New York State Department of Environmental Conservation Commissioner Basil Seggos said, "Protecting the health of New Yorkers is a top priority for the state, and through Governor Cuomo's leadership, we are making strong investments in improving water and air quality and addressing sources of pollution in the state. By closely examining the environmental factors contributing to a higher incidence of cancer in specific regions across the state, we can better inform prevention efforts across New York. I applaud the Governor for his leadership on this critical issue and look forward to working with DOH and all stakeholders as we work quickly on this initiative."
The New York State Cancer Registry is one of the most comprehensive in the United States and maintains over 50 years of data. The registry is Gold Certified by the North American Association of Central Cancer Registries for its completeness and accuracy. The Registry collects reports on cancer diagnoses from health care providers which include the anatomical sites of tumors, the stages at diagnosis, the cell types of the cancer, as well as the treatment information and demographic information of those diagnosed with cancer.
Using New York's cancer registry, DOH identified the counties with the highest cancer rates in New York State and New York City, and will begin this new initiative by focusing on four regions of the state.
DOH regularly conducts cancer incidence investigations to determine the difference between the actual number of cancer cases and the number of cases that would be statistically expected in any area. When the actual number of cases is higher than the expected cases number, after assuming necessary factors, the type of further investigation supported by this initiative is warranted.
All New York communities have been impacted by cancer and the state has worked to ensure access to early intervention, cancer screening, and treatment programs. As part of this new initiative, DOH will work with the identified communities to connect them with these critical services. The state funds a multitude of programs aimed at preventing, identifying and treating cancer. Through the New York Cancer Services Program, the state funds breast, cervical and colorectal cancer screenings and diagnostic services to uninsured and underinsured New Yorkers, which served over 25,000 New Yorkers in the 2016 fiscal year.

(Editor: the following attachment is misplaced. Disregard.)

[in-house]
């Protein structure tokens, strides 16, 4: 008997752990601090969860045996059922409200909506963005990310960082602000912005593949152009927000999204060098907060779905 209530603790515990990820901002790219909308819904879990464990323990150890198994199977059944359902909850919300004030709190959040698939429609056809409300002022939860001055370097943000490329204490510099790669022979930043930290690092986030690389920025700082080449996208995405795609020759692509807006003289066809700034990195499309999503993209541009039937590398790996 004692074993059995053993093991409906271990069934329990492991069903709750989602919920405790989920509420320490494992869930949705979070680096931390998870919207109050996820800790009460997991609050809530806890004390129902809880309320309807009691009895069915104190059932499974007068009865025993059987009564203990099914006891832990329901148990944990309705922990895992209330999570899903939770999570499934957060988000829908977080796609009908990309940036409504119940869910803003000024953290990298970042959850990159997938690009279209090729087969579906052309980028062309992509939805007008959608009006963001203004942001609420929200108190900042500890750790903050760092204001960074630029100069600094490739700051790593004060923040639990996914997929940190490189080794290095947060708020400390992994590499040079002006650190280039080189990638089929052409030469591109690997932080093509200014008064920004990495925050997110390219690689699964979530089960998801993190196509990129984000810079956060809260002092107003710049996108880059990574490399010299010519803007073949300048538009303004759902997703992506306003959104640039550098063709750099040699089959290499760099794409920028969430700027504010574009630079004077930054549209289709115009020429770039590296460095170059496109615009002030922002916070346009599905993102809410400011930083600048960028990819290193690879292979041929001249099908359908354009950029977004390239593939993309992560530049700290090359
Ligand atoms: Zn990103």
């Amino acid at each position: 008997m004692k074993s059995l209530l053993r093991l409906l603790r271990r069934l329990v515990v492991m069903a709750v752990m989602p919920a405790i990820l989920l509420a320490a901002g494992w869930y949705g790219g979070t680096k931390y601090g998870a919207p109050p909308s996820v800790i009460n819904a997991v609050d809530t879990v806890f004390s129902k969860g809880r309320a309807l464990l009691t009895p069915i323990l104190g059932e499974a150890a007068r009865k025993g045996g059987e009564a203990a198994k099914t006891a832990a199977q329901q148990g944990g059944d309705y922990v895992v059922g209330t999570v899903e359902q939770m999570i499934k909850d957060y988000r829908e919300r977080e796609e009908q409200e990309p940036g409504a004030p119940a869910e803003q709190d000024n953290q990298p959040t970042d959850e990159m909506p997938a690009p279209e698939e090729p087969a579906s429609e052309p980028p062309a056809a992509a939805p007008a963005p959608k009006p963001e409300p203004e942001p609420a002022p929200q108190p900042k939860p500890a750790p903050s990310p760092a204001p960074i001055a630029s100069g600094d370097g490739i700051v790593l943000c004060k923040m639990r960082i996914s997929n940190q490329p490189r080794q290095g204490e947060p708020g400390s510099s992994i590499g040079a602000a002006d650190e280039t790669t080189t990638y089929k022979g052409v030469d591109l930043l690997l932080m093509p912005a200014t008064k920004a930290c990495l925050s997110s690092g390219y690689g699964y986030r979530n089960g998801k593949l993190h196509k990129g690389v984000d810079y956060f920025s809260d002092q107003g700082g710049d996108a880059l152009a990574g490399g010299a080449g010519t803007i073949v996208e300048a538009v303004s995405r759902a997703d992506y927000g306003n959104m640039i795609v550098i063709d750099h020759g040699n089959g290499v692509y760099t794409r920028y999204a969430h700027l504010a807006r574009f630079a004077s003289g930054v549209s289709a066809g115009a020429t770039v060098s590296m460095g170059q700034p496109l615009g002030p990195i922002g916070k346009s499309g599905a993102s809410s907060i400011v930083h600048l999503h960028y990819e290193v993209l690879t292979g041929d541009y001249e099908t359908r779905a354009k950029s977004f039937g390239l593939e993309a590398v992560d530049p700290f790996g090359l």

DOH also supports communities through a number of public health programs focused on cancer risk factors, such as obesity and lack of physical activity. The comprehensive Tobacco Control Program is part of the agency's mission to eliminate the number one preventable cause of death and disease in New York, which is associated with 30 percent of cancer mortality and 85 percent of all lung cancer deaths. This program educates communities through targeted media campaigns, works with health systems to increase the use of tobacco cessation treatments, and helps municipalities find solutions aimed at creating a tobacco free norm. As a result of these efforts, New York State youth smoking rates are down to a record low 4.3 percent, the lowest rate in the nation.
"Cancer is a scourge in our communities that has taken the lives of too many New Yorkers, including our friends and loved ones," said Senator Betty Little. "Governor Cuomo's visit here today in Glens Falls is clearly indicative of his understanding that the safety and health of our communities is the top priority. I will do all I can to work with the governor to complement his efforts and those of his administration in the battle against cancer."
Ron Conover, Chairman, Warren County Board of Supervisors said, "Cancer is a devastating diagnosis that shakes individuals and their families to their core. Connecting these people to adequate screenings and treatment is critical to ensuring their greatest chance of beating this disease and today, Governor Cuomo does just that. With this announcement, the Governor makes it clear to these families that they do not stand alone - New York is with them."
"Receiving a cancer diagnosis can be devastating for a patient and their families," said Julie Hart, New York government relations director for the American Cancer Society Cancer Action Network. "We applaud the Governor for this important initiative and look forward to working with him to bring additional attention to the problems of high cancer incidence rates and the importance of cancer screenings."